Adding water, the louche starts somewhat quickly. However, it is still full-bodied and contains all of the mesmerizing cloudy swirls that one could expect.

As the louche settles, the absinthe fully turns a soft, pale green.

Some faint trails of the absinthe’s oils make themselves known on the glass, but it is very subtle. Whether this is a plus or a minus for you depends on your own preference.

While I personally like a thicker layer of these oils in my absinthe, I’m not docking points for this.

After all, what ultimately matters most is that the oils are there and that they react well with the absinthe preparation ritual.

Keep in mind, this is with me preparing it at a ratio of 3.5:1. I can’t help but still chuckle at the (bizarre) recommendation of 7:1.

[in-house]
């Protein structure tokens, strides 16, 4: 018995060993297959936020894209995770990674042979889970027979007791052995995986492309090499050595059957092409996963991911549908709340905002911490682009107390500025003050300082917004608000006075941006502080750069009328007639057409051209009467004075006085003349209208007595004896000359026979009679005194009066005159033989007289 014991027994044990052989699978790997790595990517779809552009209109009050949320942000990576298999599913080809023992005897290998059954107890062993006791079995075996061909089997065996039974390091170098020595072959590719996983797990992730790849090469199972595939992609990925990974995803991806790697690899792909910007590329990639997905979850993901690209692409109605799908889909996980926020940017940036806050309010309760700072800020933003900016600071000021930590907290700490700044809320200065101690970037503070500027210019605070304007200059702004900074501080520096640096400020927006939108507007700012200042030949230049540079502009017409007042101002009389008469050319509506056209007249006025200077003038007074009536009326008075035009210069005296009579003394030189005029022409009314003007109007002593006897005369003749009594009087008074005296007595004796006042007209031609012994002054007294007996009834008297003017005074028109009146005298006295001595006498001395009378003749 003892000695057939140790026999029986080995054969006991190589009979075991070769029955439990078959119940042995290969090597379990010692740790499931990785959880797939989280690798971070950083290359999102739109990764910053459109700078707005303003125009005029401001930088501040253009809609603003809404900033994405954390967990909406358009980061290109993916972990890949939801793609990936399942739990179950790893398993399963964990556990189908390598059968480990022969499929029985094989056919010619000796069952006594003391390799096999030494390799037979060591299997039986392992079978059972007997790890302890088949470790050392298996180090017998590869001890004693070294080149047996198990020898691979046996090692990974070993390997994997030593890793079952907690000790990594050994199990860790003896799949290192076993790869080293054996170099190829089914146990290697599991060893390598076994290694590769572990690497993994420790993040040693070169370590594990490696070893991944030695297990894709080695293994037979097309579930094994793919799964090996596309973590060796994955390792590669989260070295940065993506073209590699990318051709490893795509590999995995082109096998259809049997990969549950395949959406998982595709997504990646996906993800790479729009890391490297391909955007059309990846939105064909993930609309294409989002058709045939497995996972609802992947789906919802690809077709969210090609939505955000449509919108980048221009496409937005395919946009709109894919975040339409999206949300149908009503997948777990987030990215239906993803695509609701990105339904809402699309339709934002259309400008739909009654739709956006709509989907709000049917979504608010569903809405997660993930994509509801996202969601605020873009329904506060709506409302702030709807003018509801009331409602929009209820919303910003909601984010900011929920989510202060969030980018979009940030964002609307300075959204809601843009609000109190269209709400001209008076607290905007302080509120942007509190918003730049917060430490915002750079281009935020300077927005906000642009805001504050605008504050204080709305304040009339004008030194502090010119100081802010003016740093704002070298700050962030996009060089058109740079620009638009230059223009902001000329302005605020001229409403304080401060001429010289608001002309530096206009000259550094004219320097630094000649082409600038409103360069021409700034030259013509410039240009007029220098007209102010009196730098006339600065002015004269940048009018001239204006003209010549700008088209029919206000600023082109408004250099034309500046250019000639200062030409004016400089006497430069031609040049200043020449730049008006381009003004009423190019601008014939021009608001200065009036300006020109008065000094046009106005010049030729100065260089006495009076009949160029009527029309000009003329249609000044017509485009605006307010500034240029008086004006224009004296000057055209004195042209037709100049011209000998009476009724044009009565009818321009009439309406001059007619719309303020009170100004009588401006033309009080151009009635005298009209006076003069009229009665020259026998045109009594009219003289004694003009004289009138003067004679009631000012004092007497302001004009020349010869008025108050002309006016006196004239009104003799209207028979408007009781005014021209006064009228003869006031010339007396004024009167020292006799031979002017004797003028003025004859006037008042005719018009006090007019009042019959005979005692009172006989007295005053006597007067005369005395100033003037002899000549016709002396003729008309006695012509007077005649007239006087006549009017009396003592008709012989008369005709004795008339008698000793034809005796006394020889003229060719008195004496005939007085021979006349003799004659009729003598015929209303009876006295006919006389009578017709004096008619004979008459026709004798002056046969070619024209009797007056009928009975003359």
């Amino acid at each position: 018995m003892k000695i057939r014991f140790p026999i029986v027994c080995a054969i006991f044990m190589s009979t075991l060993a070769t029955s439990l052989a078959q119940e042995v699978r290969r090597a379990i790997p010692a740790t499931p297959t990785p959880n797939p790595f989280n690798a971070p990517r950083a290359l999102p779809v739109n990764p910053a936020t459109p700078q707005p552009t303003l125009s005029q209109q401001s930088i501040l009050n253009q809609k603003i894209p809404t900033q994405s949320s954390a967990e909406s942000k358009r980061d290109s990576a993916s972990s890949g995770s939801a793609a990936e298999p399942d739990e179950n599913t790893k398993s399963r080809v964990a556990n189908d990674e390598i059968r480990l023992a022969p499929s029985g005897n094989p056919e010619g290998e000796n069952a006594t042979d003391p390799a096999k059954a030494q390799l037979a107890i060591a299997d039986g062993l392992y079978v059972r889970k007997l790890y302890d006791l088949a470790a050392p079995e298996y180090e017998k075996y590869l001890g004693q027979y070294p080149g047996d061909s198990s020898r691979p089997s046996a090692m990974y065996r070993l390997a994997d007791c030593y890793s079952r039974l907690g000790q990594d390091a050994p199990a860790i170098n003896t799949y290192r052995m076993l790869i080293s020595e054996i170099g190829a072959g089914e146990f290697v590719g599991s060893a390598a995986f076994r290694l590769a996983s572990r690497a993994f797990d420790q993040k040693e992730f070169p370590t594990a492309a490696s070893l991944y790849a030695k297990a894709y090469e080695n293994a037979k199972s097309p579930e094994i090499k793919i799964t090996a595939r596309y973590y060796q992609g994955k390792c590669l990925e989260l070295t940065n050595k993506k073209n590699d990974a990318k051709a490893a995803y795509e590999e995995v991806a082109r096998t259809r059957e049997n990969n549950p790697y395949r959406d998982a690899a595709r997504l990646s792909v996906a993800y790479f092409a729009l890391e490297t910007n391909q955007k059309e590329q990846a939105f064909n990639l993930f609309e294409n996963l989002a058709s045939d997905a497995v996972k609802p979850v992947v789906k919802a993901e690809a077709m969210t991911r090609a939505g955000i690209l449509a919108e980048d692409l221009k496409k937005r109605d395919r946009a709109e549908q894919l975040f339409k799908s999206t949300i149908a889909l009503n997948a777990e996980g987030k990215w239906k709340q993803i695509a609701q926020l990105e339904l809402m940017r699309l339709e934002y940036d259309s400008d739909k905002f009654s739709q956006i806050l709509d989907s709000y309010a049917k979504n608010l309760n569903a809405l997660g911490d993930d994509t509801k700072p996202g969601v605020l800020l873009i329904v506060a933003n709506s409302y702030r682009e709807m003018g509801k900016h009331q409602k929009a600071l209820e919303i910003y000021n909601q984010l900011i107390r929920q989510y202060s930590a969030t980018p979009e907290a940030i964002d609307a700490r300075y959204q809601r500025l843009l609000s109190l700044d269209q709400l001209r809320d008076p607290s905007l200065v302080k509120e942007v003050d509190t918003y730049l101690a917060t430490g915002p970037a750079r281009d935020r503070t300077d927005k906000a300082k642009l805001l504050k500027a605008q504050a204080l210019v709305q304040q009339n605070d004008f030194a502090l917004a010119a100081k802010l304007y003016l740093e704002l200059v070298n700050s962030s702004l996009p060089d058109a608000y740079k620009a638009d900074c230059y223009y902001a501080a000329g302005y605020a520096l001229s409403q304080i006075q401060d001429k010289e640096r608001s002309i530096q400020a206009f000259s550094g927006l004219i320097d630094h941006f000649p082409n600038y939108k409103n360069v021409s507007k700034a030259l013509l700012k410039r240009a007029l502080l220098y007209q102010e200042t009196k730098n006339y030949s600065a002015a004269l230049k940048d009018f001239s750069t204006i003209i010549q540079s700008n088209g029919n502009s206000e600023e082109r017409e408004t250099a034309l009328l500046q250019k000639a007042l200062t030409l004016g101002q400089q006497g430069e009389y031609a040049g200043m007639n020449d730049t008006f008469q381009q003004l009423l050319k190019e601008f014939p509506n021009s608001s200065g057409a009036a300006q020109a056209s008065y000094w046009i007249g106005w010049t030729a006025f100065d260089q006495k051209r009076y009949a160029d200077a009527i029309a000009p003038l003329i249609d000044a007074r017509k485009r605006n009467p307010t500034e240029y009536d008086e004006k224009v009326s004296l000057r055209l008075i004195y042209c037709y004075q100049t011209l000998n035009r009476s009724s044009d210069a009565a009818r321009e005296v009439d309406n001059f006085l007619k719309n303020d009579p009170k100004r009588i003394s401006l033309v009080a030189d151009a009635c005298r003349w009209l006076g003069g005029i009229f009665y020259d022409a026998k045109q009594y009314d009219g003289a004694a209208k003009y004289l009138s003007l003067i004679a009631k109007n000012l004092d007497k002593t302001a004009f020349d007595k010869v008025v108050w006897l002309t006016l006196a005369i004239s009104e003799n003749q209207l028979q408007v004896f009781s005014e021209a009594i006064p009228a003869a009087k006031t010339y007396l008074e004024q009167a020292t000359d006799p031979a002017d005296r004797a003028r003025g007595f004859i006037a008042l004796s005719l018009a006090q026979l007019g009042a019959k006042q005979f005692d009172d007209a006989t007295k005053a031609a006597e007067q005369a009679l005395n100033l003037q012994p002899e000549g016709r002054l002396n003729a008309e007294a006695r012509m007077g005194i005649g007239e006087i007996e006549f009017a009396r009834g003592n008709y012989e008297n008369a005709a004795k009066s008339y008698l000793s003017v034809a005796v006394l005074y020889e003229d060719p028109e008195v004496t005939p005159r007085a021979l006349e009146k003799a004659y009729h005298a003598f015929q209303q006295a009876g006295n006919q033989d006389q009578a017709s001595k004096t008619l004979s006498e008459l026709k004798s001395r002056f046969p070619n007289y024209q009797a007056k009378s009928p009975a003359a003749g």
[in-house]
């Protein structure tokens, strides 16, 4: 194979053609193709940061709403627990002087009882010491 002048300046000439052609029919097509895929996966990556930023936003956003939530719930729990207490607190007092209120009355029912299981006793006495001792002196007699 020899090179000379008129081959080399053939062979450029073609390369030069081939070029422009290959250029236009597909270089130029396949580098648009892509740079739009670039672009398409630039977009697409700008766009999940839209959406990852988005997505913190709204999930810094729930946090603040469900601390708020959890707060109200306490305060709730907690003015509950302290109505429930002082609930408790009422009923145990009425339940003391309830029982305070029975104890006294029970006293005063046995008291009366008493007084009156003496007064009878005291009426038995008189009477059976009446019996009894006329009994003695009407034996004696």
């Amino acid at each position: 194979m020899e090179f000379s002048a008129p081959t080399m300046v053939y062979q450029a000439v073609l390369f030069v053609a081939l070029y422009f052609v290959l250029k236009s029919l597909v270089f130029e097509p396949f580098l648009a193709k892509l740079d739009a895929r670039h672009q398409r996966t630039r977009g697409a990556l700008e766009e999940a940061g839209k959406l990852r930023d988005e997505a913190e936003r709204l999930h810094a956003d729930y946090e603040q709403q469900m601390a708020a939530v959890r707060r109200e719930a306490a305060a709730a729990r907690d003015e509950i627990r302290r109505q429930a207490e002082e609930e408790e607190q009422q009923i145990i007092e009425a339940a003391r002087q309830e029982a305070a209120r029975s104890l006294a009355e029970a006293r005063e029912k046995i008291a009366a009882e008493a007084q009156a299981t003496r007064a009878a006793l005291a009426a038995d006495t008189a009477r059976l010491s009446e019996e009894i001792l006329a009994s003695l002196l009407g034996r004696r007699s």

Flavor & Mouthfeel

Pernod Absinthe has a very smooth flavor and texture that seems to gently glide across the palate.

Just as with the aromas, the anise makes itself known but works mainly to further bring out the flavor of the wormwood.

This is a lighter absinthe than many, but it balances this delicate nature in such a way that the unique flavors aren’t compromised.

It’s different than many of my personal favorite absinthes in that way, but sometimes you want something lighter that still has flavor.

With such a high ABV, I was worried about the alcohol flavor. However, Pernod is enjoyably smooth so you don’t have to worry about the “alcohol burn” that many high-proof absinthes suffer from.